Though the noun and verb meaning may be confusing to some, just imagine the difficulty that Italians would have learning the meanings of "cook" in English
Practically every language does this to an extent
No. Cuoco is cook. Cucina can mean kitchen or cuisine.
Actually, to better clarify,, "cucino" means "I cook". "Cucina" can either be the verb "she/he cooks" or the noun for "kitchen". Look at the context of the sentence to tell the difference.
Thank you for this, it is most helpful
CUCINA MEANS TO COOK IN THE LUI/LEI FORM
With my Spanish ears, I heard "es una cochina" or She's a pig . Haha
Weird - the slow pronunciation says 'un' cucina, instead of 'una' cucina
I heard the same! un cucina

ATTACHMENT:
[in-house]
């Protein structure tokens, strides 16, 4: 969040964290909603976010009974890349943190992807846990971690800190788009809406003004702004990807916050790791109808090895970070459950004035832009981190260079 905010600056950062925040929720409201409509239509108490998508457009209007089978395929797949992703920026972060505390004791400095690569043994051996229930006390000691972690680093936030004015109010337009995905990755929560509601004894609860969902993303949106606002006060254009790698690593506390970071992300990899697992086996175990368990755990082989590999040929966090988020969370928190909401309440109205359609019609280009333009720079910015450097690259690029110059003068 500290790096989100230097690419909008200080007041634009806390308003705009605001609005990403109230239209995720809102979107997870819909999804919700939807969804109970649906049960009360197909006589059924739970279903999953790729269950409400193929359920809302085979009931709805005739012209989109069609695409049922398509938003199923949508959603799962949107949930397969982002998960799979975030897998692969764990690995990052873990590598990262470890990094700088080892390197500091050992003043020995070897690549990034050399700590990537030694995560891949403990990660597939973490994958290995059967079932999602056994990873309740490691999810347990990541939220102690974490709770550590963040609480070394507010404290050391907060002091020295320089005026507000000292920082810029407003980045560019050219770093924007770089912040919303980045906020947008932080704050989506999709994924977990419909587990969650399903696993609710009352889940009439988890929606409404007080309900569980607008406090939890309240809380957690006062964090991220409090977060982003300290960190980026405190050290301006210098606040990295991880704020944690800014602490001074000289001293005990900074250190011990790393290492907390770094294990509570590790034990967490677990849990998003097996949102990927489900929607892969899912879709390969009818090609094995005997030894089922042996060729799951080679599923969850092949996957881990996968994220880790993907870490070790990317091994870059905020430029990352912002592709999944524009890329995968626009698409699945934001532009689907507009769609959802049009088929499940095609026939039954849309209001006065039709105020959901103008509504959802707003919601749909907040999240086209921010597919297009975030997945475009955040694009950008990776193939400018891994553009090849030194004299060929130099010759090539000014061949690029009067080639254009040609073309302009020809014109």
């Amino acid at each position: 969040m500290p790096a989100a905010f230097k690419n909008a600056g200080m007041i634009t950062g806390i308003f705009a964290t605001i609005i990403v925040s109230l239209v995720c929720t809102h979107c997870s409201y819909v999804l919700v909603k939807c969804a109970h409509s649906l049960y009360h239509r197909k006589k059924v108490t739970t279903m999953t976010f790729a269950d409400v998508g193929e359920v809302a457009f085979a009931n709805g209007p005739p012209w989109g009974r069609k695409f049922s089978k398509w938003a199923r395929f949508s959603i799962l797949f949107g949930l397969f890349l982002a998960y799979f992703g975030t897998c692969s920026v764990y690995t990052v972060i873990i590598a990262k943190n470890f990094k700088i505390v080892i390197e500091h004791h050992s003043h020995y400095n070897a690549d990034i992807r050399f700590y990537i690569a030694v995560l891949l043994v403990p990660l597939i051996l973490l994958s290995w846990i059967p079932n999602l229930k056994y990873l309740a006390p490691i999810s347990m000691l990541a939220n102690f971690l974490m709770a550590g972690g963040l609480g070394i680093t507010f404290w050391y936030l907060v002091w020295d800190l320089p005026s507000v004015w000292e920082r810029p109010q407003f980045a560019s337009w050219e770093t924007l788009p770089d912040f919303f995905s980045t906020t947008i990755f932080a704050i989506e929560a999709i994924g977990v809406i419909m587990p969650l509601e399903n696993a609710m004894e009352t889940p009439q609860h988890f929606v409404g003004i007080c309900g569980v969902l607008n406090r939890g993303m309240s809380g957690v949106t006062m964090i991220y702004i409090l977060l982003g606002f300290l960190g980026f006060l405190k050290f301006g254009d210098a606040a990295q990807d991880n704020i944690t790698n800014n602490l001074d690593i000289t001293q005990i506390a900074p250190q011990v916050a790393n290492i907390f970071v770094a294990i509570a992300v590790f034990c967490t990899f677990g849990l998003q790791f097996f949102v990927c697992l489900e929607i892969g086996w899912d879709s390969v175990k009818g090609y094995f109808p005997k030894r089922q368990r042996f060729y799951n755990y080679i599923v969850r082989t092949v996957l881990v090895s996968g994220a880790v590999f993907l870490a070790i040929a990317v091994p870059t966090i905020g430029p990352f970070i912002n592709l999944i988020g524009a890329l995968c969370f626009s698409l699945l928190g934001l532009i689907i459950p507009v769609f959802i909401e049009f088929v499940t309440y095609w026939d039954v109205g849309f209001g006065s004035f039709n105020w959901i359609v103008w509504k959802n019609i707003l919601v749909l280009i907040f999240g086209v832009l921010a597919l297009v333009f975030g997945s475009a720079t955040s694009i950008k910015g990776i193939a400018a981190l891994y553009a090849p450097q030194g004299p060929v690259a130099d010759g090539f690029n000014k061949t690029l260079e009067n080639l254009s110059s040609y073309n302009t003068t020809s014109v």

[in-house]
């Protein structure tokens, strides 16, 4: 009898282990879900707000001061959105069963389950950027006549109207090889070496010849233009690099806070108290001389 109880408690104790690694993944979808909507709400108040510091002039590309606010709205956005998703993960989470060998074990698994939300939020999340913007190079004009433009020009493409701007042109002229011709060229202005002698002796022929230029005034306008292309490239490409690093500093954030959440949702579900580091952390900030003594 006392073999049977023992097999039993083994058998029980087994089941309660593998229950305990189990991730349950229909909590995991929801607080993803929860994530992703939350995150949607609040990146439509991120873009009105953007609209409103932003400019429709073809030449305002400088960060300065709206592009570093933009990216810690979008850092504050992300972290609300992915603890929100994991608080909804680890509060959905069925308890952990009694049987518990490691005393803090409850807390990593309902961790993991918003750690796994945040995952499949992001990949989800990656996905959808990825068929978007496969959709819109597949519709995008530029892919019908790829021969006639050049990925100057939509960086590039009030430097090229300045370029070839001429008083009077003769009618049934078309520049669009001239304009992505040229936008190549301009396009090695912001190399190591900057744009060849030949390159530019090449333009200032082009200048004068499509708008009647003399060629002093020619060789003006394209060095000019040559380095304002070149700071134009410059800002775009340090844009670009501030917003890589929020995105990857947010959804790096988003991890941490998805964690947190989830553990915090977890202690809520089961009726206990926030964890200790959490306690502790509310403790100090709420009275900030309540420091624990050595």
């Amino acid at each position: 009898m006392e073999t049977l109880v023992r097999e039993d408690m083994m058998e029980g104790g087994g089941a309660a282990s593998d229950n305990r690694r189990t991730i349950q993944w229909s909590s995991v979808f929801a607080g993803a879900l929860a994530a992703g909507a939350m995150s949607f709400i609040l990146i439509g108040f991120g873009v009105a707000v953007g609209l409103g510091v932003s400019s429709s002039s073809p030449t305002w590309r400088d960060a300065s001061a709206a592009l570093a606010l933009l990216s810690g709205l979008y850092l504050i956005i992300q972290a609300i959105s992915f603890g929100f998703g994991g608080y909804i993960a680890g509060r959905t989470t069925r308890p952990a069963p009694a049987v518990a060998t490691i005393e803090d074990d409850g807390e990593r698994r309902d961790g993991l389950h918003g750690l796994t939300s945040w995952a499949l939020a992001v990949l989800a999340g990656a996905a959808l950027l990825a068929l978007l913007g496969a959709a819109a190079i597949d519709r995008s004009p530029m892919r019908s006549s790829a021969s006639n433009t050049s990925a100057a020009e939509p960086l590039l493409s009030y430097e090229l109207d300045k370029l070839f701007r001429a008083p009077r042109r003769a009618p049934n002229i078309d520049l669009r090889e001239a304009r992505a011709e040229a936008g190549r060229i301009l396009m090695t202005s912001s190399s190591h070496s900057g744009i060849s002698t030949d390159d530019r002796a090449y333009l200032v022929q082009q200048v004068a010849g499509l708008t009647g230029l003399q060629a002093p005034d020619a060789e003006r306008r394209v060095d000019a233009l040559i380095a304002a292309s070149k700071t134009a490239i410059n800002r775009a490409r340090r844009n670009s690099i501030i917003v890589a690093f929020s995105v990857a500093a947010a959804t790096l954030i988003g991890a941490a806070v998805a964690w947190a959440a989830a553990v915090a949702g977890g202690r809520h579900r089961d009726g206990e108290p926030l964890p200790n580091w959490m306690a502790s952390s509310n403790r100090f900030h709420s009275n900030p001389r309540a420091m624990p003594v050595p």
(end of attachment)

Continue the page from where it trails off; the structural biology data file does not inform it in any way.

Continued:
I think I've heard the "cucina" also means the "cooker" - the physical appliance on which one cooks. Could anyone confirm this?
I thought cucina is cook?
It is the conjugation of the verb cucinare(to cook) in the third person sigular, as well as the noun for both kitchen and cuisine.
no, i mean cucina is to cook, the verb :\
"Cucina" can be either a verb: "he (she) cooks" or a noun: "kitchen," "cooking." In the above sentence, the noun is obviously meant.
Cucinare is a verb, infinitive.
La cucina is a noun
Rats i thought it was the bathroom
In Spanish, this is an insult
I speak Spanish and this sounds hilarious
I've listened to it so many times and I still don't hear 'una'!
So this could also mean "she is a cook," yes? So I have to assume that context is the only way to tell the difference?
No, that is not correct. "Cook" is "cuoco" for a man and "cuoca" for a woman. "Cucina" means either "kitchen" or "he/she cooks".
She trails off & is difficult to hear.
The same has been mentioned
All i could hear was È UN CUCINA. NO unA!
E' una cucina is right got marked wrong